—Huffduffed by michele

  8. Gene Koo & Scott Seider on Video Games and Pro-Social Learning

    Do video games cause aggressive tendencies and other negative behaviors? How can games create positive impacts on players and society? Could My.BarackObama.com really be considered “the most influential ‘video game’” in recent history? Gene Koo of the Berkman Center and Scott Seider of Boston University tackle a few of these fascinating questions.

    http://blogs.law.harvard.edu/mediaberkman/2009/05/20/gene-koo-scott-seider-on-video-games-and-pro-social-learning/

    —Huffduffed by michele

  9. Bruce M. Hood - Supersense: Why We Believe in the Unbelievable

    http://www.pointofinquiry.org/bruce_m._hood_supersense_why_we_believe_in_the_unbelievable/

    Bruce M. Hood is chair of the Cognitive Development Center in the Experimental Psychology Department at the University of Bristol. He was a research fellow at Cambridge and has been a visiting scientist at MIT and professor at Harvard. Hood has received many awards for his work in child development and cognitive neuroscience. His newest book is Supersense: Why We Believe in the Unbelievable.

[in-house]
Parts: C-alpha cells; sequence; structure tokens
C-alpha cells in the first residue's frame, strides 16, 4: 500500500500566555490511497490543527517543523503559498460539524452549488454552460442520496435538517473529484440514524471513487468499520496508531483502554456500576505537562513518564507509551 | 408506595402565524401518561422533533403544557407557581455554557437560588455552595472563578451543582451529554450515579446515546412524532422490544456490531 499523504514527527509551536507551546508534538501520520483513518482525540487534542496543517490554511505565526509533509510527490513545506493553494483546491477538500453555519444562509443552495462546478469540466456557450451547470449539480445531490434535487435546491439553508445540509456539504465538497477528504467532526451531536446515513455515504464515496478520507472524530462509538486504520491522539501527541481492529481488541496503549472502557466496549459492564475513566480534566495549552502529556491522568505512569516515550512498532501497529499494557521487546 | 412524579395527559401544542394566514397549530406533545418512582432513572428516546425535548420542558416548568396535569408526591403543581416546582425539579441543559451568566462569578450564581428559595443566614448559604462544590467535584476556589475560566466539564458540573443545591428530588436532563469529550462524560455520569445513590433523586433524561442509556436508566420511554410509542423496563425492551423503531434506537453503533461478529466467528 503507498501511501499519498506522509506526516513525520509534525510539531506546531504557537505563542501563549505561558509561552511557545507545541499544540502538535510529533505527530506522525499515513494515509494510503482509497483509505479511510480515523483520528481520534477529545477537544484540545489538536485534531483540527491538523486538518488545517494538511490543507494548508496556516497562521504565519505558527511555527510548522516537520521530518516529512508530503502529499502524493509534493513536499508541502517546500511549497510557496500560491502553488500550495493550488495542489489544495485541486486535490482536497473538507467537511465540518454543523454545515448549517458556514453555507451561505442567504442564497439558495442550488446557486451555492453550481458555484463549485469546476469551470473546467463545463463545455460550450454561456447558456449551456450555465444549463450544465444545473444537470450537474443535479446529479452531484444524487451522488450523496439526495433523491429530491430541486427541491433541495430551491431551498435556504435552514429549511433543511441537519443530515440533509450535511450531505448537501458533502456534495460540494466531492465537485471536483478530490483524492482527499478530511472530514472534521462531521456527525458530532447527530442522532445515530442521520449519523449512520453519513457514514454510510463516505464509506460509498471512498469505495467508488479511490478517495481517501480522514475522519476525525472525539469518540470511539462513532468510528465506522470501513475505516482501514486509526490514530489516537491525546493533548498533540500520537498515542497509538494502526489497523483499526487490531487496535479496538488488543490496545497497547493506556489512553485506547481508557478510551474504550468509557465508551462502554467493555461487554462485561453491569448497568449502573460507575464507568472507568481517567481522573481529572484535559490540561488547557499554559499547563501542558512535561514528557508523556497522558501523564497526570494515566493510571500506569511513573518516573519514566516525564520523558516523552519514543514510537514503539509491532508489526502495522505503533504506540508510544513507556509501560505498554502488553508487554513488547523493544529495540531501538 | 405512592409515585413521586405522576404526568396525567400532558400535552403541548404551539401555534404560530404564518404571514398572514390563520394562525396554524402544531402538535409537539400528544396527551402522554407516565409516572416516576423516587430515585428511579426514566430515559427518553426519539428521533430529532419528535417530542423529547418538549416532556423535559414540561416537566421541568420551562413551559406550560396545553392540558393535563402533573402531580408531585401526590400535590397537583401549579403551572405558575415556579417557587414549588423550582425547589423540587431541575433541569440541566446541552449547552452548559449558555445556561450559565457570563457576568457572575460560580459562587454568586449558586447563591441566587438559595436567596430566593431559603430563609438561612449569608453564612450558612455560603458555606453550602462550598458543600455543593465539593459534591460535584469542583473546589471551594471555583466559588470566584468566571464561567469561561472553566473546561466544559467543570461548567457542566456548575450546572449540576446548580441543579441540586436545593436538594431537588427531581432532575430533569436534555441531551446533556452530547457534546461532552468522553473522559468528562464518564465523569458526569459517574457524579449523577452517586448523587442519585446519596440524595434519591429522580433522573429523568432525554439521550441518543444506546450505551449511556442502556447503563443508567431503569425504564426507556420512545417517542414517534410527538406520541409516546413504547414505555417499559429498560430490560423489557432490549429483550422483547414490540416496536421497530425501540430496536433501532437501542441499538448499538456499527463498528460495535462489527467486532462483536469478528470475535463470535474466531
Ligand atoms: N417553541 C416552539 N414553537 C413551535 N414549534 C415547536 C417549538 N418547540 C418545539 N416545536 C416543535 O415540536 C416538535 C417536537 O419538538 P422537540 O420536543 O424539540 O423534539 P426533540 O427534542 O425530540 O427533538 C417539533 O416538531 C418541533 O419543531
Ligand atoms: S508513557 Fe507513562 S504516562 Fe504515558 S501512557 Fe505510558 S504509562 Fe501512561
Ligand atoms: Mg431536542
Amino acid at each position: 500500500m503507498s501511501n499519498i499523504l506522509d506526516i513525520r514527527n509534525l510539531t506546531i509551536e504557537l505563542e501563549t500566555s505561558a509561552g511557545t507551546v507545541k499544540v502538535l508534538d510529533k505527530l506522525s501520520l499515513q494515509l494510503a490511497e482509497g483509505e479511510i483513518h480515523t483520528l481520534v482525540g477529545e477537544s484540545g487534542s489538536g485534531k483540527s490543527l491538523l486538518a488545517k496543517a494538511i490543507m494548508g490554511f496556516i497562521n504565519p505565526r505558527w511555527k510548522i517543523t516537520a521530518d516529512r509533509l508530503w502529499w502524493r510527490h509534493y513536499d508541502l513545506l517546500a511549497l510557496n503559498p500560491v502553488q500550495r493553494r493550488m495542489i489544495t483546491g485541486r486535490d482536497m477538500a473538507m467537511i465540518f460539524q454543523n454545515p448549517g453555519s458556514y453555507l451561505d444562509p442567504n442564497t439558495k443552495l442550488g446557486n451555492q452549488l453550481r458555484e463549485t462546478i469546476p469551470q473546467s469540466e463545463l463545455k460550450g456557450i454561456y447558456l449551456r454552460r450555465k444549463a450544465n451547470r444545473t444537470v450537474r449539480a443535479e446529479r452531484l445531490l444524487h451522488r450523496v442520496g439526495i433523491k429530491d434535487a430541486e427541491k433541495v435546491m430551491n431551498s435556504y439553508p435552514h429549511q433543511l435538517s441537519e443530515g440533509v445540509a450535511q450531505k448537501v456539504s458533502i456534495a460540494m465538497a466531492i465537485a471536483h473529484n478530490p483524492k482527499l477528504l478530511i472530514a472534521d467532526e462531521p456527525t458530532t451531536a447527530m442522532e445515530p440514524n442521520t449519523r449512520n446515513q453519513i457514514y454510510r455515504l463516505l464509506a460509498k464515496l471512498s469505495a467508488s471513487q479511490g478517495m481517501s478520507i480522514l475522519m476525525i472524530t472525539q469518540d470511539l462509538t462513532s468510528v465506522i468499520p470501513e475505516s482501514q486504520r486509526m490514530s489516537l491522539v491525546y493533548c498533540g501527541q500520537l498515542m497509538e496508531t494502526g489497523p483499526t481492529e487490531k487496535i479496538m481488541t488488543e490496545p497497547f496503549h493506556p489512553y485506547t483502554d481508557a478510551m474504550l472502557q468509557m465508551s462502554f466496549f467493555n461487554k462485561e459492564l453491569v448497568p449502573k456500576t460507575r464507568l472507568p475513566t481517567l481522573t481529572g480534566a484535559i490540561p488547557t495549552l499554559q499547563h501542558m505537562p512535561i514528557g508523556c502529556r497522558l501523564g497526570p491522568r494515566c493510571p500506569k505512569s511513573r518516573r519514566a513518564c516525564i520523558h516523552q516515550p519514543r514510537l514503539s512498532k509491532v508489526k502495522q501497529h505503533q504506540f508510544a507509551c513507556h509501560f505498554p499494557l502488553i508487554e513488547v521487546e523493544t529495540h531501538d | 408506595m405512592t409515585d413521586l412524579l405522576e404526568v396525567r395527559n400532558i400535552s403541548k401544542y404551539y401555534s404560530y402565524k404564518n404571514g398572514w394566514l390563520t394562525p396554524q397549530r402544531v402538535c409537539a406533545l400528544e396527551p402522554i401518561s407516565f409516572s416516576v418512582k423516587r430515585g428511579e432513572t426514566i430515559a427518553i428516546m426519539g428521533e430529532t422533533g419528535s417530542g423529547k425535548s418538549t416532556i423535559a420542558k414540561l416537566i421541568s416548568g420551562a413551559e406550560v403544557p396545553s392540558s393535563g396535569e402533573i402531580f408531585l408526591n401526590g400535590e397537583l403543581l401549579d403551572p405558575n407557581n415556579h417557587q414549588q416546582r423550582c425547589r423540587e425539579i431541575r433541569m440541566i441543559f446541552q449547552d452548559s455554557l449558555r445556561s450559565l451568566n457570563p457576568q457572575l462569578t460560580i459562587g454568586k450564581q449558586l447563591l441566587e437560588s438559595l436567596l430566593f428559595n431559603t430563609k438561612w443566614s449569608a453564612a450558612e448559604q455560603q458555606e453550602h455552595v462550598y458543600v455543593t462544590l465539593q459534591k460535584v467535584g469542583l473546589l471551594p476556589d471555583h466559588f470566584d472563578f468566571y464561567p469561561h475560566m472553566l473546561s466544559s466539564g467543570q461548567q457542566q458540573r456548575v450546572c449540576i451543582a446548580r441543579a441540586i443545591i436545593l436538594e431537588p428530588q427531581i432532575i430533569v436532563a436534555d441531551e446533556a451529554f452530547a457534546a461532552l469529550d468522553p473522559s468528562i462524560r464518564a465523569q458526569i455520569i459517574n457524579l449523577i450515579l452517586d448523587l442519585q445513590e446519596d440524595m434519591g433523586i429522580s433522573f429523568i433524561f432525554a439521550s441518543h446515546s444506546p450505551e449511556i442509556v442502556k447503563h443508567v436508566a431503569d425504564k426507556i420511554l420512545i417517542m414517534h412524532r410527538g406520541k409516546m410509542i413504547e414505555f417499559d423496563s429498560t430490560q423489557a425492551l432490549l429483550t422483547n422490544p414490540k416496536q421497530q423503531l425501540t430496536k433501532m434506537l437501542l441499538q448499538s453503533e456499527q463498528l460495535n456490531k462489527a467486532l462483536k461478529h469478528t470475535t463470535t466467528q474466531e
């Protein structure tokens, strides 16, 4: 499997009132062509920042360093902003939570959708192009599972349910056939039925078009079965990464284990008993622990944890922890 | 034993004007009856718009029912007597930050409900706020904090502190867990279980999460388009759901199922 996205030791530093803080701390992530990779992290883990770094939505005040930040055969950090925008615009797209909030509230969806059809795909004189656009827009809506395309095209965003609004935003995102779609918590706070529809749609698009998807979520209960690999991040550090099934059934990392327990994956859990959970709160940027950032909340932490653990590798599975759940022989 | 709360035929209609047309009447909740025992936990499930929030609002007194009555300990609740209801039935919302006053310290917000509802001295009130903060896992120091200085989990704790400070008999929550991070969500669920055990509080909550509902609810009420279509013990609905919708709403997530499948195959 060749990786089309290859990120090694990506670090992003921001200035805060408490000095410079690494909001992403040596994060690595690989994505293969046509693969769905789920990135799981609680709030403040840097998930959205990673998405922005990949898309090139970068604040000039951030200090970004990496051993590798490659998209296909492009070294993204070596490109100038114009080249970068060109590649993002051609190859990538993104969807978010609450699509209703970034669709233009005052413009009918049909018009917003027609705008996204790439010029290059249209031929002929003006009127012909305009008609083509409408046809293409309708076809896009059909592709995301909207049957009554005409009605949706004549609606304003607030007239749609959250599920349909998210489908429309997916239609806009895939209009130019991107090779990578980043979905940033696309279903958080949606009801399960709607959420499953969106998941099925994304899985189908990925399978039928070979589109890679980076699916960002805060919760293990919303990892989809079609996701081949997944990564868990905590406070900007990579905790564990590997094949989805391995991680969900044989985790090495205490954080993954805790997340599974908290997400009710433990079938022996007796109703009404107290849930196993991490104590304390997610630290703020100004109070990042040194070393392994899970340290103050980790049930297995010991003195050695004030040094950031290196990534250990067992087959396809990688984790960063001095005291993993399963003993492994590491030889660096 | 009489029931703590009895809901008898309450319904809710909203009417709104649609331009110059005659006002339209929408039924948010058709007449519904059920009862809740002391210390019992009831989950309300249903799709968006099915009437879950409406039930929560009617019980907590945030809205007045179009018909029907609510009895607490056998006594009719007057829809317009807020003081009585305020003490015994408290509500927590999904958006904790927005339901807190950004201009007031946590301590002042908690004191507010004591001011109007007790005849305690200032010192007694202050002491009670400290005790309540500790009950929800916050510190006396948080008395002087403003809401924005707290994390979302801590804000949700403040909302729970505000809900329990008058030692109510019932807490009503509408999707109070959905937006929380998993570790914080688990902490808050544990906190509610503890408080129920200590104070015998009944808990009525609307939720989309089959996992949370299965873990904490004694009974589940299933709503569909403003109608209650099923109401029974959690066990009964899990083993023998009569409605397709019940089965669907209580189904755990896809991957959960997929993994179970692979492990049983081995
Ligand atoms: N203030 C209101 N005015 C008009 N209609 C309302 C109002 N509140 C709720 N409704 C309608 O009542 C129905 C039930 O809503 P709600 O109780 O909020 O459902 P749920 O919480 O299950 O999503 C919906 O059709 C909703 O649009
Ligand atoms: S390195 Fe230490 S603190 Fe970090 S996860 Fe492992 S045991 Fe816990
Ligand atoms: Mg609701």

In this discussion with D.J. Grothe, Bruce M. Hood explains how his agenda is different than the common skeptical agenda to disprove supernatural claims, and instead is an attempt to explain why people believe hold such beliefs in the first place. He argues that everyone is born with a "supersense," an instinct to believe in unseen forces and to recognize patterns and infer their causation, citing examples such as seeing Jesus in a grilled cheese sandwich, or the case of the "haunted scrotum." He explains how this supersense is universal, and that even skeptics and rationalists often exhibit it in their lives through rituals and the owning certain valued possessions, such as Richard Dawkins’ prizing of objects once owned by Charles Darwin or MIT growing saplings from the tree under which Newton first discovered the laws of gravity. He details how rituals give a perceived sense of control to believers, and how they may actually affect a believer’s performance. He talks about the "secular supernatural," contrasting it with the "religious supernatural." He argues against Daniel Dennett’s and Richard Dawkins’s thesis that religious belief results primarily from indoctrination in childhood. And he defends the position that unbelievable beliefs serve important social functions.

    —Huffduffed by michele

  10. NYPL: Adam Gopnik with Steven Pinker - How Far Can Darwin Take Us?

    Adam Gopnik, author of Angels & Ages, A Short Book About Darwin, Lincoln and Modern Life and Steven Pinker, author of The Blank Slate and many other works, will discuss a fundamental question: How far can Darwin take us as a guide to why we are the way we are?

    Both outspoken appreciators of Darwin, Adam Gopnik and Steven Pinker will compare their visions—perhaps complementary, perhaps contrasting—of what Darwin’s legacy is on the two hundredth anniversary of his birth.

    http://www.nypl.org/research/chss/pep/pepdesc.cfm?id=5219

    —Huffduffed by michele